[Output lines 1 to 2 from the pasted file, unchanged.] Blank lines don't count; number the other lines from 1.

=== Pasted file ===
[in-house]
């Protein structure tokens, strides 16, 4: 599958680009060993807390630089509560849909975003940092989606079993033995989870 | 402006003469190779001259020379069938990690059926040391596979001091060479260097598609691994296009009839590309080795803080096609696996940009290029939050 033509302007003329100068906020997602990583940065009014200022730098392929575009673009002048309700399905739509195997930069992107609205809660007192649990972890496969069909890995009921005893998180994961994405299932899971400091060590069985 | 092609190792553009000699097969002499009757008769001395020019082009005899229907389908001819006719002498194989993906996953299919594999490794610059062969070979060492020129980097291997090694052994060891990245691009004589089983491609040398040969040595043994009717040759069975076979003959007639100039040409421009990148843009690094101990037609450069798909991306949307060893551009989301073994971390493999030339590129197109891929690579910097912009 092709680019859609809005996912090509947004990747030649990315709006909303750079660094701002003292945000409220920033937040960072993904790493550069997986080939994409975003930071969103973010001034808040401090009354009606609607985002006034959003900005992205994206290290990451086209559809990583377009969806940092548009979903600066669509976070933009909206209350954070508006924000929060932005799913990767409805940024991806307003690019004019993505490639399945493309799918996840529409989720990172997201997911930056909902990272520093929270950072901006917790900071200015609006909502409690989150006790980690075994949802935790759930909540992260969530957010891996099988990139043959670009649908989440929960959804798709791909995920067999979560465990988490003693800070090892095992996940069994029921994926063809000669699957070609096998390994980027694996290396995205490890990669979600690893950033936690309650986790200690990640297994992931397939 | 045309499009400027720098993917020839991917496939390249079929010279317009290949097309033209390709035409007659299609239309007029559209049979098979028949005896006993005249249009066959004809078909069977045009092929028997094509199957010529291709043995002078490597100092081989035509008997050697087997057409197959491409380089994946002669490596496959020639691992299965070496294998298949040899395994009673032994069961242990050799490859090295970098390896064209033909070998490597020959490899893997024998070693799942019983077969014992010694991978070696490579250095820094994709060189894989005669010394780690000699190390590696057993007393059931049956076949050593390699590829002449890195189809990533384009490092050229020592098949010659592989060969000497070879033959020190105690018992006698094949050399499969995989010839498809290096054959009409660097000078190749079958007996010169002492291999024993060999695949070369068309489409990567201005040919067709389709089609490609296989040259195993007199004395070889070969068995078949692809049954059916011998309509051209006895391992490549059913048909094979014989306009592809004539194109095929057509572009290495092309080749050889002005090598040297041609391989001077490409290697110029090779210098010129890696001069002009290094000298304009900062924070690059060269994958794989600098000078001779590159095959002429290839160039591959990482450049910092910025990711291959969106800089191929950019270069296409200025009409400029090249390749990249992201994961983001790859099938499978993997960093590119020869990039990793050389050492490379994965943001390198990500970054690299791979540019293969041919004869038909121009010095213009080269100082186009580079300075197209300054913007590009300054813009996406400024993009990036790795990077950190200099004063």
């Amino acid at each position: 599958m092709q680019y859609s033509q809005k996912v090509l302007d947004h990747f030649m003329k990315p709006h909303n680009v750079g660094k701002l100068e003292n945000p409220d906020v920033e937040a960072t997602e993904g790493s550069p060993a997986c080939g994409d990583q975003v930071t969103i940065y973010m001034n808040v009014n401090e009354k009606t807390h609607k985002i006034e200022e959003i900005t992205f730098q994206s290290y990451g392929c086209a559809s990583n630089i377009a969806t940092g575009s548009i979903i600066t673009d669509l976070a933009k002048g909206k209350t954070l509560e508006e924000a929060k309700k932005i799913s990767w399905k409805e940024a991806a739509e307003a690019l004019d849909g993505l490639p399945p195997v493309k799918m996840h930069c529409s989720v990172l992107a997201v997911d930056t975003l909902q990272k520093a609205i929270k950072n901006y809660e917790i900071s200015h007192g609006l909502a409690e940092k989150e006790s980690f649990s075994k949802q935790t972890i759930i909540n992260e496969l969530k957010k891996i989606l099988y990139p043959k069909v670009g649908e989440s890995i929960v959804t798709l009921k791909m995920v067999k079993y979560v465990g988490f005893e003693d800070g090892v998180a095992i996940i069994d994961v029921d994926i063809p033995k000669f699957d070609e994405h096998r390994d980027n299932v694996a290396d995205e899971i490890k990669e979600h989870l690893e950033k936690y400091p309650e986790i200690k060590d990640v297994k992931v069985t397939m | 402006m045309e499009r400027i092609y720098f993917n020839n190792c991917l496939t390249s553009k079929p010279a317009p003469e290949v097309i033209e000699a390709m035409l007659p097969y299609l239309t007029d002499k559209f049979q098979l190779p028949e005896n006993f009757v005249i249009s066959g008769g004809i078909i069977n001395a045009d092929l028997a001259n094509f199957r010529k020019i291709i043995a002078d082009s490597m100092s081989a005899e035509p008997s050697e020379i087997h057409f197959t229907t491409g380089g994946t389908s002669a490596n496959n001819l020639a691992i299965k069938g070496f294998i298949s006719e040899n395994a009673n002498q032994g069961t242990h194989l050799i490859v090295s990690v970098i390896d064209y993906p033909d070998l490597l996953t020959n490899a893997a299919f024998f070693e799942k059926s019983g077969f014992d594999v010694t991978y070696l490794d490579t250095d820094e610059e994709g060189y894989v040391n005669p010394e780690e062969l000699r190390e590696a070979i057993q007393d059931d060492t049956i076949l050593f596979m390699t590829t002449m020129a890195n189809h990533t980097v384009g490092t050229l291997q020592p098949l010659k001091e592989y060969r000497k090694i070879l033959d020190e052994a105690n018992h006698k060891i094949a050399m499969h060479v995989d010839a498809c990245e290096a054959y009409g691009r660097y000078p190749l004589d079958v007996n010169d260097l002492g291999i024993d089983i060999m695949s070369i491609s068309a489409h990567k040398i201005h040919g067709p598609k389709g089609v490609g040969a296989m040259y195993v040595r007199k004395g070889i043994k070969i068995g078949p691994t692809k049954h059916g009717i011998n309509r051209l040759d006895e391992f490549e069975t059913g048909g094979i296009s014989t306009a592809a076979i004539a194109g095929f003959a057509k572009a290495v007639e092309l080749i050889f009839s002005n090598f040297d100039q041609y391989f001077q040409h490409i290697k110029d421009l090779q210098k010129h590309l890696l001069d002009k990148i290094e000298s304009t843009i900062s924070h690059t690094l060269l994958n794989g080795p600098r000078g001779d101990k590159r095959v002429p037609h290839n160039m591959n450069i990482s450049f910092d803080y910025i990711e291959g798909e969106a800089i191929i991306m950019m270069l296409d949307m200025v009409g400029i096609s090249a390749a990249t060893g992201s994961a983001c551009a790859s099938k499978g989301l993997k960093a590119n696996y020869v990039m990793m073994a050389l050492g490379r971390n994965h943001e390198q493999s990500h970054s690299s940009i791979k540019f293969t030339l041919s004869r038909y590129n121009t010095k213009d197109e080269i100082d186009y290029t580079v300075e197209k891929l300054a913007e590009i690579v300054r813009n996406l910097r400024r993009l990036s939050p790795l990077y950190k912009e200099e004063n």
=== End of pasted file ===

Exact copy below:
[in-house]
């Protein structure tokens, strides 16, 4: 599958680009060993807390630089509560849909975003940092989606079993033995989870 | 402006003469190779001259020379069938990690059926040391596979001091060479260097598609691994296009009839590309080795803080096609696996940009290029939050 033509302007003329100068906020997602990583940065009014200022730098392929575009673009002048309700399905739509195997930069992107609205809660007192649990972890496969069909890995009921005893998180994961994405299932899971400091060590069985 | 092609190792553009000699097969002499009757008769001395020019082009005899229907389908001819006719002498194989993906996953299919594999490794610059062969070979060492020129980097291997090694052994060891990245691009004589089983491609040398040969040595043994009717040759069975076979003959007639100039040409421009990148843009690094101990037609450069798909991306949307060893551009989301073994971390493999030339590129197109891929690579910097912009 092709680019859609809005996912090509947004990747030649990315709006909303750079660094701002003292945000409220920033937040960072993904790493550069997986080939994409975003930071969103973010001034808040401090009354009606609607985002006034959003900005992205994206290290990451086209559809990583377009969806940092548009979903600066669509976070933009909206209350954070508006924000929060932005799913990767409805940024991806307003690019004019993505490639399945493309799918996840529409989720990172997201997911930056909902990272520093929270950072901006917790900071200015609006909502409690989150006790980690075994949802935790759930909540992260969530957010891996099988990139043959670009649908989440929960959804798709791909995920067999979560465990988490003693800070090892095992996940069994029921994926063809000669699957070609096998390994980027694996290396995205490890990669979600690893950033936690309650986790200690990640297994992931397939 | 045309499009400027720098993917020839991917496939390249079929010279317009290949097309033209390709035409007659299609239309007029559209049979098979028949005896006993005249249009066959004809078909069977045009092929028997094509199957010529291709043995002078490597100092081989035509008997050697087997057409197959491409380089994946002669490596496959020639691992299965070496294998298949040899395994009673032994069961242990050799490859090295970098390896064209033909070998490597020959490899893997024998070693799942019983077969014992010694991978070696490579250095820094994709060189894989005669010394780690000699190390590696057993007393059931049956076949050593390699590829002449890195189809990533384009490092050229020592098949010659592989060969000497070879033959020190105690018992006698094949050399499969995989010839498809290096054959009409660097000078190749079958007996010169002492291999024993060999695949070369068309489409990567201005040919067709389709089609490609296989040259195993007199004395070889070969068995078949692809049954059916011998309509051209006895391992490549059913048909094979014989306009592809004539194109095929057509572009290495092309080749050889002005090598040297041609391989001077490409290697110029090779210098010129890696001069002009290094000298304009900062924070690059060269994958794989600098000078001779590159095959002429290839160039591959990482450049910092910025990711291959969106800089191929950019270069296409200025009409400029090249390749990249992201994961983001790859099938499978993997960093590119020869990039990793050389050492490379994965943001390198990500970054690299791979540019293969041919004869038909121009010095213009080269100082186009580079300075197209300054913007590009300054813009996406400024993009990036790795990077950190200099004063």